For many years, people across the country reported seeing the ghost of the Lincoln funeral train at points where it passed by. This is a good way to illustrate some of the theories that seek to explain ghosts as a scientific phenomenon – in theory, the extreme mental energy exerted by the people watching the funeral go by was so intense as to create a “residual” ghost (a term Troy coined back in the early 90s). So in some cases, people who claim to see ghosts may be seeing a sort of video recording created by intense mental energy. One thing that seems to work in favor of this is that these “residual” ghosts don’t seem to last forever; the Lincoln train sightings seemed to stop around the 1970s.
Similarly, people used to say that a mental “imprint” was left behind by Highball the Dog, the dog who witnessed the St. Valentines Day Massacre, that caused dogs to go crazy when they walked by the site. I’ve heard enough people talk about seeing this that I’m willing to believe it may have been true at one point, but whatever energy dogs were reacting to has dissipated into the environment by now. Ken, Troy and I have seen hundreds of dogs go by that site without incident over the years.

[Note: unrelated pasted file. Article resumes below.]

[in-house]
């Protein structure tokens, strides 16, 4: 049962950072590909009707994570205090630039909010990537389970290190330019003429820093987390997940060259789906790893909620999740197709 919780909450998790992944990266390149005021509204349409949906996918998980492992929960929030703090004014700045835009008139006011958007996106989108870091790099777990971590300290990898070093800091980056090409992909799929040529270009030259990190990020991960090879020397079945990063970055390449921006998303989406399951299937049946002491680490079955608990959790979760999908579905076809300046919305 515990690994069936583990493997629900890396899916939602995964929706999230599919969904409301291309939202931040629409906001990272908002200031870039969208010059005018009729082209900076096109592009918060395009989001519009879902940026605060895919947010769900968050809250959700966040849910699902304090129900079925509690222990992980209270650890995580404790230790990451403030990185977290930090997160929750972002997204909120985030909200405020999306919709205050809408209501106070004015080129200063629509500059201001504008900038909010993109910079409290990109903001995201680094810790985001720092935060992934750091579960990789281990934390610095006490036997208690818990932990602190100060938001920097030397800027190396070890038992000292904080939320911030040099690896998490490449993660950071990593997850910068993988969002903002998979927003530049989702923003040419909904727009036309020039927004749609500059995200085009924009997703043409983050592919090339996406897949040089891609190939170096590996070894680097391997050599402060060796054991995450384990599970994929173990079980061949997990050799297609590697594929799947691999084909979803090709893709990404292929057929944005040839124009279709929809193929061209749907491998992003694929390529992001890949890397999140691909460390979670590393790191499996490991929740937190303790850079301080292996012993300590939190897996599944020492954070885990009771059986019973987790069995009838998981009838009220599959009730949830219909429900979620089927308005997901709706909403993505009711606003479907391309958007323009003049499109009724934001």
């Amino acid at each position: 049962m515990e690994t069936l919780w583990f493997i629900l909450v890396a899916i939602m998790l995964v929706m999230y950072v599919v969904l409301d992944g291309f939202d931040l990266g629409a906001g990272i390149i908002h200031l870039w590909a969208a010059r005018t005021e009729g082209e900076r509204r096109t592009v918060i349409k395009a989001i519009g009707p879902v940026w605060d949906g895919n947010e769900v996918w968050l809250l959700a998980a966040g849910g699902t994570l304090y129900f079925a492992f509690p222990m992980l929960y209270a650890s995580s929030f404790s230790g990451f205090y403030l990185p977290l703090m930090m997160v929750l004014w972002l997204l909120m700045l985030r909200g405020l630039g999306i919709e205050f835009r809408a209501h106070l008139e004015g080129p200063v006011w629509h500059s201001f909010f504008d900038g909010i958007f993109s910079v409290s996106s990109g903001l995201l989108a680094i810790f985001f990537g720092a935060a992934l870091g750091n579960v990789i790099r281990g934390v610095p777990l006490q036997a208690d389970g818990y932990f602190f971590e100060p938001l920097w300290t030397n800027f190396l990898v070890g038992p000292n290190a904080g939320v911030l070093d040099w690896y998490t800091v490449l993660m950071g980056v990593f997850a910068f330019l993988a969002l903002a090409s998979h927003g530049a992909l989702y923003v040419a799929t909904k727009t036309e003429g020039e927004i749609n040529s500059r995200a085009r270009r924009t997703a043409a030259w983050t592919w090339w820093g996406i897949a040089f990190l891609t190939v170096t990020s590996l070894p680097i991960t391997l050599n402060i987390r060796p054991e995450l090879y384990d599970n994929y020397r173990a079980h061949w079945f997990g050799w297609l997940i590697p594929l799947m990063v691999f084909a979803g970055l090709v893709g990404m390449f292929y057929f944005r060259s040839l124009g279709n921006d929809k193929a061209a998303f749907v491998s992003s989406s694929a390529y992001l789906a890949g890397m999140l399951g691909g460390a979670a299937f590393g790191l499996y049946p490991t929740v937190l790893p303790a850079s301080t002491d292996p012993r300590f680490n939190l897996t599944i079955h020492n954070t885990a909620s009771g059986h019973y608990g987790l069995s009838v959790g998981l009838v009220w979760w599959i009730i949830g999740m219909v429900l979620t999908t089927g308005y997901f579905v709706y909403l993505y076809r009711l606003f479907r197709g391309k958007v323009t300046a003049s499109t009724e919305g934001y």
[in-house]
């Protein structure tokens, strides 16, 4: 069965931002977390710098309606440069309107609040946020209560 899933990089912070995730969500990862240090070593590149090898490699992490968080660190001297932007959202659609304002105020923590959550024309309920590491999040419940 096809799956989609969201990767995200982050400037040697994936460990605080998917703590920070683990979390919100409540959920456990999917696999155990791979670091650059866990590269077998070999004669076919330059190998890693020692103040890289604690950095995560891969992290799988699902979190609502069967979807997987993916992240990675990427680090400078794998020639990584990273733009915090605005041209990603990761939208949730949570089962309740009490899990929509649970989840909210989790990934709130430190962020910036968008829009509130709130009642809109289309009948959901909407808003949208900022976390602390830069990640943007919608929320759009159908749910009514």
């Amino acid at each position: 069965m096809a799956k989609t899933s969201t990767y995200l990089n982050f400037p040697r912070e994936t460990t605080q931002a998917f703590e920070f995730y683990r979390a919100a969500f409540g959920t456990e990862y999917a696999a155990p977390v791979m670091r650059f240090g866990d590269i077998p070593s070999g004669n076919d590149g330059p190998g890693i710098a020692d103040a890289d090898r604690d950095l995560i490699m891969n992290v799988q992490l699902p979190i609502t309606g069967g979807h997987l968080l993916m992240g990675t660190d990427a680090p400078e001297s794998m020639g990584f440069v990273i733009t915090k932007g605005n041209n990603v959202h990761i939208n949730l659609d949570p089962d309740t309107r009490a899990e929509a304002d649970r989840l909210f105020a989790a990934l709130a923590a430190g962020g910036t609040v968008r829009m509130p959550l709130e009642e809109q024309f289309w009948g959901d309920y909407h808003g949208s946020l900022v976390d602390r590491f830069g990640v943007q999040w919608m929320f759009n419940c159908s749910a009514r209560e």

Anyway, the Lincoln funeral train did pass through Chicago on its way to Springfield. After a stop in Michigan City, IN, the train brough it around the lake and to a depot near Michigan and 12th (now Michigan and Roosevelt – incidentally, the Democratic convention had nominated McClennan to run against Lincoln on that spot in 1864). From there, the casket was loaded onto a horse-drawn hearse that led it up Michigan Avenue to Lake street, then down Lake to Clark, and from there to the court house (which was on Clark and Washington at the time) where it lay in state overnight for public viewing. This would have put Lincoln about two blocks from the Tremont House, the hotel where he stayed while in Chicago, and barely a block from the McVicker’s Theatre where John Wilkes Booth was the theatrical hit of 1862. A couple of blocks in the opposite direction was the Republican Wigwam where Lincoln won his party’s nomination in the wild, crazy convention of 1860.